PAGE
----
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Pale-billed Sicklebill Epimachus bruijnii

Justification
Although relatively common, this poorly known species is thought to have a fairly small population which is suspected to be declining owing to habitat loss and degradation. It therefore qualifies as Near Threatened.

Taxonomic source(s)
Sibley, C. G.; Monroe, B. L. 1990. Distribution and taxonomy of birds of the world. Yale University Press, New Haven, USA.

Synonym(s)
Drepanornis bruijnii Collar and Andrew (1988)

Distribution and population
Epimachus bruijnii is a poorly known species which ranges along the north New Guinea coast from the south-east coast of Geelvink Bay, Papua (formerly Irian Jaya), Indonesia, east to Vanimo, just across the border into Papua New Guinea. It is widespread and usually common within this fairly small range, with one male ranging over 15 ha in a week-long study.

Population justification
This is a poorly known species and no population estimates are available.

Trend justification
There are no data on population trends, but the species is suspected to be in slow decline owing to logging and development schemes.

Ecology
It is relatively common in selectively logged forest, but most records are from forests below 180 m (Beehler and Beehler 1986, Whitney 1987, Frith and Beehler 1998).

Threats
Lowland forests throughout its range are under pressure from timber extraction and development schemes (N. Bostock in litt. 1994, Sujatnika et al. 1995).

Conservation Actions Underway
CITES Appendix II. Conservation Actions Proposed
Regularly monitor the populations at selected sites. Further research its tolerance of degraded forest. Protect significant areas of remaining primary forest within its range.

References
Beehler, B. M.; Beehler, C. H. 1986. Observations on the ecology and behavior of the Pale-billed Sicklebill. Wilson Bulletin 98: 505-515.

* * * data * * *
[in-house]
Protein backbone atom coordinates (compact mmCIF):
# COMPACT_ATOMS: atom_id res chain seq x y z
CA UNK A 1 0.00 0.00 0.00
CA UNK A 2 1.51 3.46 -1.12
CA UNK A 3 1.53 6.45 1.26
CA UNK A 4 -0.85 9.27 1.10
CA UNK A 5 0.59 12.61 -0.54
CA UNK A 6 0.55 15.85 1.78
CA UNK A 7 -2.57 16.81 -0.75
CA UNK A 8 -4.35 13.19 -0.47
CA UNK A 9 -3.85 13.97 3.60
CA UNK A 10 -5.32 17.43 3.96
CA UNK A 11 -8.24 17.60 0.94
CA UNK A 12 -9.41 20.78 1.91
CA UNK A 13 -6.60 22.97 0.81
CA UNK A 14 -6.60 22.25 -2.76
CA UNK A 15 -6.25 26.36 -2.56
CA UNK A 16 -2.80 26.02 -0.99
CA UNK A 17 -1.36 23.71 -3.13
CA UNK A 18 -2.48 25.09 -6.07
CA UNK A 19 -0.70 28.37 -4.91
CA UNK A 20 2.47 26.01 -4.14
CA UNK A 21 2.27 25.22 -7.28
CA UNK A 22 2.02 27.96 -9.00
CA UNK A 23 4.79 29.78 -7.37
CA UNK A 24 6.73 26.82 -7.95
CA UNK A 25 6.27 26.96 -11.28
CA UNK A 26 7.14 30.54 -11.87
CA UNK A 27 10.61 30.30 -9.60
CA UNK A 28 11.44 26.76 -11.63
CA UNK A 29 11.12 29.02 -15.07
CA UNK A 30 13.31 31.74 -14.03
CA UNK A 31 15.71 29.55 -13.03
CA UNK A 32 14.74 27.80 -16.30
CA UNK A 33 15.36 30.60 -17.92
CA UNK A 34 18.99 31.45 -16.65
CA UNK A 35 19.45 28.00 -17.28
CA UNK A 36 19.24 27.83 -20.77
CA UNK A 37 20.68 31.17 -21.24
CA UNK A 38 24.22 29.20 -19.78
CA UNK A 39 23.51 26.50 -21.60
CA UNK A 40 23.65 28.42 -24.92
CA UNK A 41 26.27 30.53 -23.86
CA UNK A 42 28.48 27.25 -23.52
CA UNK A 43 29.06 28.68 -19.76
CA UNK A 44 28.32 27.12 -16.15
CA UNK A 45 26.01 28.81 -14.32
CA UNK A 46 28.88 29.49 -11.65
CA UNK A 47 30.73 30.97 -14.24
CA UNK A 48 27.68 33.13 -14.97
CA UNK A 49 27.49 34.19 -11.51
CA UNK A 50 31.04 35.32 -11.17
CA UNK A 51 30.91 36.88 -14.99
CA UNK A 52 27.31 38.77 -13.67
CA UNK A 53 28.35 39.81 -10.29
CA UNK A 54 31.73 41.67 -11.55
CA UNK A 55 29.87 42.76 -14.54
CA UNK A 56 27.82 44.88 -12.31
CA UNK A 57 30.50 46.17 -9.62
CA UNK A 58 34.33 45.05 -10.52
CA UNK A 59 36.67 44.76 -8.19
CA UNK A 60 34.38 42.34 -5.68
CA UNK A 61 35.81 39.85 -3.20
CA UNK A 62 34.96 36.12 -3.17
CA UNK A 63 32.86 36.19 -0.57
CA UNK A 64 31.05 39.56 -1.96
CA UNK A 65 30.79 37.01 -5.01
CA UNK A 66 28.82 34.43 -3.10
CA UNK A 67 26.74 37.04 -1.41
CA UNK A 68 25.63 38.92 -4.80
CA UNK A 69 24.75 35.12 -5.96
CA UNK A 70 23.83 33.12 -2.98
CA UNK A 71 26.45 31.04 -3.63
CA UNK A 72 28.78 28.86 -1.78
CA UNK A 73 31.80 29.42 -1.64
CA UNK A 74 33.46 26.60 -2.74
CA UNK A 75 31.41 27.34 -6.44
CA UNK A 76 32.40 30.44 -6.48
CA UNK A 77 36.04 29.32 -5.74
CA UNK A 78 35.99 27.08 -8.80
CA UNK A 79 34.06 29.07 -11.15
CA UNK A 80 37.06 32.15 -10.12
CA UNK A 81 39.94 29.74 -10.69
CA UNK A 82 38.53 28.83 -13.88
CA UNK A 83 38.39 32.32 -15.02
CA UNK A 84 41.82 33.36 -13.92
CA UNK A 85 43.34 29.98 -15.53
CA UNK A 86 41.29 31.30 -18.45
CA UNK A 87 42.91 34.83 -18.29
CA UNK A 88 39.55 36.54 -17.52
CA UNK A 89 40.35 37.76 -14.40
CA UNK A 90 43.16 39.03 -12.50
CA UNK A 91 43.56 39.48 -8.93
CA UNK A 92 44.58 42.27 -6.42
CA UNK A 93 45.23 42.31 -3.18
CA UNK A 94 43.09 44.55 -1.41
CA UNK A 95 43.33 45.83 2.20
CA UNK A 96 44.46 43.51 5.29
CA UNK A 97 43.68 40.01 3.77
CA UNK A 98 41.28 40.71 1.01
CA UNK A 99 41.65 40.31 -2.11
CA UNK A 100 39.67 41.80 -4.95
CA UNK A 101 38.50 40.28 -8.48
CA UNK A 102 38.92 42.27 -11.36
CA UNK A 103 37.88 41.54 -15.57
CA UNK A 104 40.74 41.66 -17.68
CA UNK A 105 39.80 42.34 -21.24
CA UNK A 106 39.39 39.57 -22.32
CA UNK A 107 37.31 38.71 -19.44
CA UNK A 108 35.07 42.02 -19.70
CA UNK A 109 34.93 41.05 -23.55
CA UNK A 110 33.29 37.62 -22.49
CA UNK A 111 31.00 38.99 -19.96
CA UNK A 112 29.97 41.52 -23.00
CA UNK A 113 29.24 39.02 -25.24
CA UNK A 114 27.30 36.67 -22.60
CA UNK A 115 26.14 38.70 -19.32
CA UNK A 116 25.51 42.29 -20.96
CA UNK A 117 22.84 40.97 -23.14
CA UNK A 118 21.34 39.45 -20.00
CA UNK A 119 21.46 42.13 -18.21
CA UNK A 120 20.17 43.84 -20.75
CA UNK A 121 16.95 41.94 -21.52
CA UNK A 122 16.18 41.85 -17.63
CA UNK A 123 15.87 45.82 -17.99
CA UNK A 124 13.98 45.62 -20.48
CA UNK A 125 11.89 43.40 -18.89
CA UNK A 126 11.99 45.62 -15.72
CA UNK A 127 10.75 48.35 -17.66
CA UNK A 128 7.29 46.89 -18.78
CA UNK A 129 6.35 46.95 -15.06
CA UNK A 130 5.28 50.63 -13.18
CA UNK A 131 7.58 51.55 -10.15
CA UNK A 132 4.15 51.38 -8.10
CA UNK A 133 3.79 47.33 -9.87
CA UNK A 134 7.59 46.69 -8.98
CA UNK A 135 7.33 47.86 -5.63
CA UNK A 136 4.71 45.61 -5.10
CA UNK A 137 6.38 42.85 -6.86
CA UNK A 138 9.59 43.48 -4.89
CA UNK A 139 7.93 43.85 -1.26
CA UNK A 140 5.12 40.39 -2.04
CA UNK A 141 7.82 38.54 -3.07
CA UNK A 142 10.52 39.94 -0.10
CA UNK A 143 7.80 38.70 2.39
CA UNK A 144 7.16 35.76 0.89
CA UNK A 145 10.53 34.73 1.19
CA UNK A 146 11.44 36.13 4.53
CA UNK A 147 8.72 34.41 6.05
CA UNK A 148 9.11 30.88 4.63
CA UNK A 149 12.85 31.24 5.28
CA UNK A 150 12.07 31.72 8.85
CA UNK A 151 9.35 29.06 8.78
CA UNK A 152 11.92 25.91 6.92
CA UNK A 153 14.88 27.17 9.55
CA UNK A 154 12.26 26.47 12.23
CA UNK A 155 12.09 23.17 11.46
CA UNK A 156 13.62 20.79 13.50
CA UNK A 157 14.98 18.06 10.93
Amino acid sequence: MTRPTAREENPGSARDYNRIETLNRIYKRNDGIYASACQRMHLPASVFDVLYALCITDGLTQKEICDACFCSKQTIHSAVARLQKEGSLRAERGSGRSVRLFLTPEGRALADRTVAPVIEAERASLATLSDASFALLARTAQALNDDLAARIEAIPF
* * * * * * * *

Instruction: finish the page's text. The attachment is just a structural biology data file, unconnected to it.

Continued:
del Hoyo, J.; Elliott, A.; Christie, D. 2009. Handbook of the Birds of the World, vol. 14: Bush-shrikes to Old World Sparrows. Lynx Edicions, Barcelona, Spain.

Frith, C. B.; Beehler, B. M. 1998. The birds of paradise. Oxford University Press, Inc, New York.

Sujatnika; Jepson, P.; Soehartono, T. R.; Crosby, M. J.; Mardiastuti, A. 1995. Conserving Indonesian biodiversity: the Endemic Bird Area approach. BirdLife International Indonesia Programme, Bogor.

Whitney, B. M. 1987. The Pale-billed Sicklebill Epimachus bruijnii in Papua New Guinea. Emu 87: 244-246.

Further web sources of information
Detailed species accounts from the Threatened birds of Asia: the BirdLife International Red Data Book (BirdLife International 2001).

Explore HBW Alive for further information on this species

Search for photos and videos, and hear sounds of this species from the Internet Bird Collection

Text account compilers
Benstead, P., Derhé, M., Dutson, G., O'Brien, A.

Contributors
Bostock, N.

IUCN Red List evaluators
Butchart, S., Symes, A.

Recommended citation
BirdLife International (2014) Species factsheet: Epimachus bruijnii. Downloaded from http://www.birdlife.org on 30/07/2014. Recommended citation for factsheets for more than one species: BirdLife International (2014) IUCN Red List for birds. Downloaded from http://www.birdlife.org on 30/07/2014.

This information is based upon, and updates, the information published in BirdLife International (2000) Threatened birds of the world. Barcelona and Cambridge, UK: Lynx Edicions and BirdLife International, BirdLife International (2004) Threatened birds of the world 2004 CD-ROM and BirdLife International (2008) Threatened birds of the world 2008 CD-ROM. These sources provide the information for species accounts for the birds on the IUCN Red List.

To provide new information to update this factsheet or to correct any errors, please email BirdLife

To contribute to discussions on the evaluation of the IUCN Red List status of Globally Threatened Birds, please visit BirdLife's Globally Threatened Bird Forums.

Key facts
Current IUCN Red List category Near Threatened
Family Paradisaeidae (Birds of paradise)
Species name author (Oustalet, 1880)
Population size Unknown mature individuals
Population trend Decreasing
Distribution size (breeding/resident) 38,100 km2
Country endemic? No
Links to further information
- Additional Information on this species